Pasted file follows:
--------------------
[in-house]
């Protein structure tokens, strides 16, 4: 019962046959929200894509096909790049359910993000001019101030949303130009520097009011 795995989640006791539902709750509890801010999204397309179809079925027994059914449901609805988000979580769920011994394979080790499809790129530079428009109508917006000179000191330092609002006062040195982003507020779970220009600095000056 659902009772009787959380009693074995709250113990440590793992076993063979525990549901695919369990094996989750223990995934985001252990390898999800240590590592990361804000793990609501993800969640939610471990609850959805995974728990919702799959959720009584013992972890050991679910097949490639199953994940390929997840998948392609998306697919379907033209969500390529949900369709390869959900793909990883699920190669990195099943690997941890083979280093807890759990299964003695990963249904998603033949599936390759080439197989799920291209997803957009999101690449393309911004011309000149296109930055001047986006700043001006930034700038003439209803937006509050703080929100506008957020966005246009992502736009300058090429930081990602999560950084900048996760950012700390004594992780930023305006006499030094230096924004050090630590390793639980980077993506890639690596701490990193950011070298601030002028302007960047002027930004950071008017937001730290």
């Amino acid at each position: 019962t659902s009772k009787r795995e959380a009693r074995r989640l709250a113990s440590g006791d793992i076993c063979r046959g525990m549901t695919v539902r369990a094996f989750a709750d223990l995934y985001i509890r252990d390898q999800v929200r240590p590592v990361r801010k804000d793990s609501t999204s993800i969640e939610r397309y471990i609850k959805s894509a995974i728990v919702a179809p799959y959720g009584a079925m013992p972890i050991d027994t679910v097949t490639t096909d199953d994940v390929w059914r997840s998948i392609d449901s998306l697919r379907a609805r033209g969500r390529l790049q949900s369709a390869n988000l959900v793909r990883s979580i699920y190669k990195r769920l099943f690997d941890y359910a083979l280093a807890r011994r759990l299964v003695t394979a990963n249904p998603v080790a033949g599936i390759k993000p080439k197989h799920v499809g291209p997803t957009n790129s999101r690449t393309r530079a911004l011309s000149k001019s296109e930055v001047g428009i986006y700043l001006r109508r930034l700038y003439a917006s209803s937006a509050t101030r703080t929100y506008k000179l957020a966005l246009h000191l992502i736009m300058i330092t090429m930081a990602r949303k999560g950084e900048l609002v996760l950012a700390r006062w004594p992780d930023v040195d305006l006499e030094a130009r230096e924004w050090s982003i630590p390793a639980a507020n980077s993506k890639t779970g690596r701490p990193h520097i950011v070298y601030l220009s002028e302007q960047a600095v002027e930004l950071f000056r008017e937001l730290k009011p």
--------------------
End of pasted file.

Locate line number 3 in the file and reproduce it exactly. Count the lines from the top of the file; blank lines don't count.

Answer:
């Amino acid at each position: 019962t659902s009772k009787r795995e959380a009693r074995r989640l709250a113990s440590g006791d793992i076993c063979r046959g525990m549901t695919v539902r369990a094996f989750a709750d223990l995934y985001i509890r252990d390898q999800v929200r240590p590592v990361r801010k804000d793990s609501t999204s993800i969640e939610r397309y471990i609850k959805s894509a995974i728990v919702a179809p799959y959720g009584a079925m013992p972890i050991d027994t679910v097949t490639t096909d199953d994940v390929w059914r997840s998948i392609d449901s998306l697919r379907a609805r033209g969500r390529l790049q949900s369709a390869n988000l959900v793909r990883s979580i699920y190669k990195r769920l099943f690997d941890y359910a083979l280093a807890r011994r759990l299964v003695t394979a990963n249904p998603v080790a033949g599936i390759k993000p080439k197989h799920v499809g291209p997803t957009n790129s999101r690449t393309r530079a911004l011309s000149k001019s296109e930055v001047g428009i986006y700043l001006r109508r930034l700038y003439a917006s209803s937006a509050t101030r703080t929100y506008k000179l957020a966005l246009h000191l992502i736009m300058i330092t090429m930081a990602r949303k999560g950084e900048l609002v996760l950012a700390r006062w004594p992780d930023v040195d305006l006499e030094a130009r230096e924004w050090s982003i630590p390793a639980a507020n980077s993506k890639t779970g690596r701490p990193h520097i950011v070298y601030l220009s002028e302007q960047a600095v002027e930004l950071f000056r008017e937001l730290k009011p």